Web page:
I don’t know what kind of scene size up was done, what the conditions were when firefighters entered the structure or what SOGs and MA agreements dictated.

I only know that a lawsuit of this type could set off a chain of events that will bankrupt fire departments and paralyze even more fire departments, if firefighters are suing each other and their mutual aid partners.

I believe that this lawsuit was filed out of bitterness and retaliation. The money is a given (attorneys, you know?).

Unfortunately, the department that fired her wasn’t named in the lawsuit! How weird is that?

This case will bear close scrutiny. I am not taking any bets on its outcome.

I wish everyone involved the best of luck.

TCSS.

The article as submitted is published under The Adventures of Jake and Vinnie© umbrella and is the intellectual property of Art Goodrich a.k.a. xchief22 and ChiefReason. It is protected by federal copyright laws and cannot be re-printed in any form without expressed permission from the author. You may read other works by the author at www.chiefreasonart.com.

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9 comments:

  1. The fire department she worked for can not be named in the lawsuit becuase she is still reciving workers compensation from them for her injuries.

    It seems like a bad situation on all ends. I agree that we as a fire service should not take to legal actions against each other....but there needs to be an avenue for accountability when poor fireground decisions, poor leadership, and mismanagment lead to firefighter injuries. People have to be held accountable when people are injured, while I may not condone the lawsuit there was an obvious failure on both parties to communicate there needs leaving the injured firefighter feeling as if she had no other options. In a business were we are supposed to take care of each other firing someone for others negligence does not say alot for brother or in this case sisterhood.

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  2. Robby O:
    The agency that Schuenke worked for cannot be sued with regards to her work comp claim.
    However; where she claims that someone else's actions caused her injuries, they can be brought into a civil action. So, it is somewhat confusing for me that her former "employer" wasn't brought in.
    This case is going to create alot of interest from officers, boards, fire departments and fire protection districts.
    An obvious concern will be a proliferation in this type of lawsuit. It could be precedent setting.
    The other concern is the fallout from this and how it affects the future employability of Schuenke.
    With her desire to get back to active duty with a fire department, will this national attention help her or be a detriment?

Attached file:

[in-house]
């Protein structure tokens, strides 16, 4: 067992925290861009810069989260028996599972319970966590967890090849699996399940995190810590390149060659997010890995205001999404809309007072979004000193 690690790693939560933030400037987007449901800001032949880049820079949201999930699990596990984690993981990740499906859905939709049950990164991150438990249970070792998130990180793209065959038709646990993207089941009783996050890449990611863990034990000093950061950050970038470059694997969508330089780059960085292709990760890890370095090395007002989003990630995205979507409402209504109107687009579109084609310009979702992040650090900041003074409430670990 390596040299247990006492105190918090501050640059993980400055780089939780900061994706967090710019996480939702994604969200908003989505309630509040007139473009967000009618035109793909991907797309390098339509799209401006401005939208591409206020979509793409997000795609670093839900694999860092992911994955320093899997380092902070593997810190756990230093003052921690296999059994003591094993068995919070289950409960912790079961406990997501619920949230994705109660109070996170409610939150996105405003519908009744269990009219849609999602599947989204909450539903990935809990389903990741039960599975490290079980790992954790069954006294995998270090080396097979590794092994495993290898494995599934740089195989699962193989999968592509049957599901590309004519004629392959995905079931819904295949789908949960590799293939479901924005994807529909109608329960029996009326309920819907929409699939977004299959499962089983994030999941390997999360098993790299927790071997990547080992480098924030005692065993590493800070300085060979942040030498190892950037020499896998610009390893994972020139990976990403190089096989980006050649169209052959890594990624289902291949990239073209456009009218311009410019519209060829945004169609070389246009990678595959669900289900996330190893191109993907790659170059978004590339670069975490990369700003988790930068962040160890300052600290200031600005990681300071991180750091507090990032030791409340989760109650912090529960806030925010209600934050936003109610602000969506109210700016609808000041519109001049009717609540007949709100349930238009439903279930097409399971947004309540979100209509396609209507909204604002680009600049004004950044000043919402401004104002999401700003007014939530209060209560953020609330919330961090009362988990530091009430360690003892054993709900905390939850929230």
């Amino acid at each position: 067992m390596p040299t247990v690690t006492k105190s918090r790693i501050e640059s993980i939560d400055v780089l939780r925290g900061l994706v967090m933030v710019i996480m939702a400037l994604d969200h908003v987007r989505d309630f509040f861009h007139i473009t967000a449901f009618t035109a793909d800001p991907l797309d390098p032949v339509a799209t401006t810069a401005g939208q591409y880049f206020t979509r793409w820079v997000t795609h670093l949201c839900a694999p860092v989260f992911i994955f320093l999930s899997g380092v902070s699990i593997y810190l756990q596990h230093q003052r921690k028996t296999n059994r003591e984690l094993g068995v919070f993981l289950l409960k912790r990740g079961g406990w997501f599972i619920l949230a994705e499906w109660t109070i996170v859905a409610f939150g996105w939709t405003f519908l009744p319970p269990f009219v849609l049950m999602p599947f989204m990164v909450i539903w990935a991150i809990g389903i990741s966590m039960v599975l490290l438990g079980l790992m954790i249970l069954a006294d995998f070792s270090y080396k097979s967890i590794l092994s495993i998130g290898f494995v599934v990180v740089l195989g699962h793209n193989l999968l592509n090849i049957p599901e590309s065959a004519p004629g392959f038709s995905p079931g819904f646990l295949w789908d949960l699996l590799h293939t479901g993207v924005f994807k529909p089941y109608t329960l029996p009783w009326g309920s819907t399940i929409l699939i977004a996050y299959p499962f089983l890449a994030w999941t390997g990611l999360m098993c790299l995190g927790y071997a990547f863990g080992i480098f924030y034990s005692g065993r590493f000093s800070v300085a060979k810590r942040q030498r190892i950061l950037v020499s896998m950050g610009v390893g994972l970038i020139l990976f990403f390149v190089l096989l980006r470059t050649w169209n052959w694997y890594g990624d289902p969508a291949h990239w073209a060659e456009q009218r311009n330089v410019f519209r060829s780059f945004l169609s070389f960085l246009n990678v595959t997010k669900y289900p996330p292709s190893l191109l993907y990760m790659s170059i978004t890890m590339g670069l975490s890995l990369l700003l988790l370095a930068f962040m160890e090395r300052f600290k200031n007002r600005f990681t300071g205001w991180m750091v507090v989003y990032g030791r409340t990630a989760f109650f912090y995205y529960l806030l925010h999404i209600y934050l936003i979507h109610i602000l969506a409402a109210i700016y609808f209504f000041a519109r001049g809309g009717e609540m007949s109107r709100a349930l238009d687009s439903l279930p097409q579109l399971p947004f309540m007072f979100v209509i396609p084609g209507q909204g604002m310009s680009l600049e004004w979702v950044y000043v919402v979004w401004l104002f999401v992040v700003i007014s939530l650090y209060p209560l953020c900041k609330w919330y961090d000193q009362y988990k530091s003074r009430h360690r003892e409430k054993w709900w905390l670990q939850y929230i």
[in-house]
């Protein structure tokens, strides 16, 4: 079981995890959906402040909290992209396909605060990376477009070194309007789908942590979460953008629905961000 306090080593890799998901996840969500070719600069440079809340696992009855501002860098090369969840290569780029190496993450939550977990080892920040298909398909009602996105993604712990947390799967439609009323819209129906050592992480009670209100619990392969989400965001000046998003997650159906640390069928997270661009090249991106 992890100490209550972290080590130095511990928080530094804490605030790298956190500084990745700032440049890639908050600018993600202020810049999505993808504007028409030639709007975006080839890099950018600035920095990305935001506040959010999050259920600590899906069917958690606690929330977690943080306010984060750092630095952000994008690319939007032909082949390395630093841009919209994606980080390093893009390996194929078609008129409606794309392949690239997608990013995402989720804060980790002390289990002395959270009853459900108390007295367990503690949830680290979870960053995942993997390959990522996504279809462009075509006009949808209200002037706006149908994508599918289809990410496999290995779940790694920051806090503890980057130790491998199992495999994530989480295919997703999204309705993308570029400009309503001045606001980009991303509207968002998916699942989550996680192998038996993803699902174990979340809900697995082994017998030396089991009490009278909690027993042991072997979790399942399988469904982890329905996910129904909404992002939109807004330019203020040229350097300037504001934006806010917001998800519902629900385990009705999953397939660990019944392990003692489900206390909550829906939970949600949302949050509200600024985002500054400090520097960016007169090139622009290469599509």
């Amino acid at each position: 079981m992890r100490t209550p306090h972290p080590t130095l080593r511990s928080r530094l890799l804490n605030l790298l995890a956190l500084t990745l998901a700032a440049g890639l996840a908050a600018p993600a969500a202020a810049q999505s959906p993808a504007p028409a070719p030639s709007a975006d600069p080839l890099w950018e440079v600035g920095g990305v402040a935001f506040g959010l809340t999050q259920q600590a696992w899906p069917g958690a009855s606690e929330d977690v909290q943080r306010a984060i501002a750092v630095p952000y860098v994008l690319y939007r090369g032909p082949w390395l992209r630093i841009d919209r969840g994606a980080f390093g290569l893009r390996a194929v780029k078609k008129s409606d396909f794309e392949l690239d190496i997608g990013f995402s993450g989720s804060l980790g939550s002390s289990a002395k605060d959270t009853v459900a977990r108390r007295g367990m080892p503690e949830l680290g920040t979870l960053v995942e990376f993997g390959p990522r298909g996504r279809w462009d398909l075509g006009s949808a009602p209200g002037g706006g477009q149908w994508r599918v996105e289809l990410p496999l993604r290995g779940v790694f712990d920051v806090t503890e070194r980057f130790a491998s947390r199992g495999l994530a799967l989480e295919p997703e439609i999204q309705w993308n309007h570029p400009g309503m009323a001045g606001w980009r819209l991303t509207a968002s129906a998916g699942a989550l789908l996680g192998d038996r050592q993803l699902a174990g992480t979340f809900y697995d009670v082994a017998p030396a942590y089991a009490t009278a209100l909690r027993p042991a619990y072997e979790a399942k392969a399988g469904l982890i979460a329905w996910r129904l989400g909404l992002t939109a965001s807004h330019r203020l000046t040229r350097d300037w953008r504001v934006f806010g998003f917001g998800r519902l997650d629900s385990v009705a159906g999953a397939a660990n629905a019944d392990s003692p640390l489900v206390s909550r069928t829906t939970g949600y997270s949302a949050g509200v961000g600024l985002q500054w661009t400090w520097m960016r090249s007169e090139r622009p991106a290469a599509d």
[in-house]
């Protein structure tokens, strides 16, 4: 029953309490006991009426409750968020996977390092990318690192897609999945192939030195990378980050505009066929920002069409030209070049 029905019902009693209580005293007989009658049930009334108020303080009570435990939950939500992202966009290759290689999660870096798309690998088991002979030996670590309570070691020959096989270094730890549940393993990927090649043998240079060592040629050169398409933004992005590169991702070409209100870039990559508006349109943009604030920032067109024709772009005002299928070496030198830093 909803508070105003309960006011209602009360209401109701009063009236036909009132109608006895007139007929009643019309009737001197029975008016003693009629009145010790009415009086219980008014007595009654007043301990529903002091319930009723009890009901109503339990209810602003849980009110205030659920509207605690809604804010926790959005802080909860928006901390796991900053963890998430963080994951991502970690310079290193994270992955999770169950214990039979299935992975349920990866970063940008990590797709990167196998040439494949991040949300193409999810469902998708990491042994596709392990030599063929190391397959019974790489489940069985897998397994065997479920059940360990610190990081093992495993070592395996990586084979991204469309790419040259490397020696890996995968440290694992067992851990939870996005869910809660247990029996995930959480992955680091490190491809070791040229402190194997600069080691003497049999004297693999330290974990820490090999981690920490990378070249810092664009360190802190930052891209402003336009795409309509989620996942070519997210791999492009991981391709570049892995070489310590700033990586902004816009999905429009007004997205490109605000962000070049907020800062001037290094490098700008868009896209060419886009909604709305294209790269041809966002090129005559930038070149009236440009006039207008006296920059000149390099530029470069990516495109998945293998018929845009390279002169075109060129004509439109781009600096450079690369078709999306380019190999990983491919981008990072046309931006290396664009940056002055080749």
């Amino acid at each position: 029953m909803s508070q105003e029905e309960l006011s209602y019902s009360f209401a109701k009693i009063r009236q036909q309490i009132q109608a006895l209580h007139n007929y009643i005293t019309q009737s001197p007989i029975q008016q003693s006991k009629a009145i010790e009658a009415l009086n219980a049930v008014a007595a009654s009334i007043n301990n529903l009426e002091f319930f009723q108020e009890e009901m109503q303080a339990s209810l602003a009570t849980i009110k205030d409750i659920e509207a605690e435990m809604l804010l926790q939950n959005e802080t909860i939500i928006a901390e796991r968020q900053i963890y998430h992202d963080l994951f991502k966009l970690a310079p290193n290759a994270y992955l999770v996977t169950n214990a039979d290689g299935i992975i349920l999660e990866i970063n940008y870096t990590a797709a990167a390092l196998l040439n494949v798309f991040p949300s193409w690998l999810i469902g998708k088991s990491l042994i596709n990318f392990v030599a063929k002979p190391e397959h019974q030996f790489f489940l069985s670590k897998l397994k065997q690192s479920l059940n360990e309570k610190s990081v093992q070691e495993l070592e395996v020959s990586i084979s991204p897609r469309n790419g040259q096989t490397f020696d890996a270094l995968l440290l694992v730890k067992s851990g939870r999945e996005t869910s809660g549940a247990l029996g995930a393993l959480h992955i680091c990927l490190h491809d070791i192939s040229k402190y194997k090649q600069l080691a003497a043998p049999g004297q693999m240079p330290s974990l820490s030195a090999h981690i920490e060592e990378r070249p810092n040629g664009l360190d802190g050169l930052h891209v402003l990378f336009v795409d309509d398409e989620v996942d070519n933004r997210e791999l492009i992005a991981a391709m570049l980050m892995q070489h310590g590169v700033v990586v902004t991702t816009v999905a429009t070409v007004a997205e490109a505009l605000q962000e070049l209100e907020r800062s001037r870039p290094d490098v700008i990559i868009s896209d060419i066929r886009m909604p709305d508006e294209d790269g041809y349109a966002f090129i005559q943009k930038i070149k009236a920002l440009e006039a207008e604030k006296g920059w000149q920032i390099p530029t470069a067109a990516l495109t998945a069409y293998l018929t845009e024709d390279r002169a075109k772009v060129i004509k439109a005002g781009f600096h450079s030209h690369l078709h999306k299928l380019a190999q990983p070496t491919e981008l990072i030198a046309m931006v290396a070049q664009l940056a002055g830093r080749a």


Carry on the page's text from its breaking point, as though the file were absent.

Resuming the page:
I am trying to sit on the razor's edge; in this case, it's called "neutral", but as a fire district trustee, the potential for extraordinary legal fees followed by a large settlement is disconcerting.
    I realize that Schuenke was severely hurt and suffered greatly as a result.
    But, the taxpayers are innocent bystanders in this situation. This goes to the very bottom of why it's important to hire the right people, train them, lead them and document everything.
    That's not a bad thing, but there are departments who are still not ready for it.
    So, the potential for this to happen to someone else still exists.

    ReplyDelete
  3. oh yikes: I had the opportunity to review a case some years back where an individual firefighter of 27 years sued the chief on down to the union prez....some 26 in all....what became of the case?? Settled with wcb paying out on behalf of the employer. The union managed to duck as well due to the complex negotiations that took place with management..Seems the union members who were sued by a union member had to be protected with you guessed it union lawyers all of which came out of members pockets n paychecks. All costly and much easier to mga (make it go away) if they settled which they did.....problem solved. The individual has rites. A firefighter is not above the law and is equal to all in the constatution and as a citizen. Where we get off on condeming the lady or not or any other citizen of this country is beyond my complete understanding. Getting off the soap box on this one means we step up to stepping down and see the real consequences of actions and inactions that cause harm. We are a community of deidicated people to be sure but above all else we need to be reminded that we are equal to and not above taking actions to protect ourselves from harm....incompetent leadership aside as a question....the individual has the rite to go after anyone and any thing that causes them to be injured. Workers Comp aside...we all have choices, some which are forced on us and others we make a choice on. We the People vs I am free and I was born free and have the rites given to me by the constatution. It does not make me a lesser citizen nor a greater citizen it does make me human. Looking at the long term health consequences of our New York firefighter brothers and sisters one can see that a few hundred law suites are in order.....the harm has been done...the price of that harm is a fair open balanced and equal opportunity to re dress.....ask the boston firefighters family who was killed in a tragic brake accident what they think...and you will be able to sketch the pic...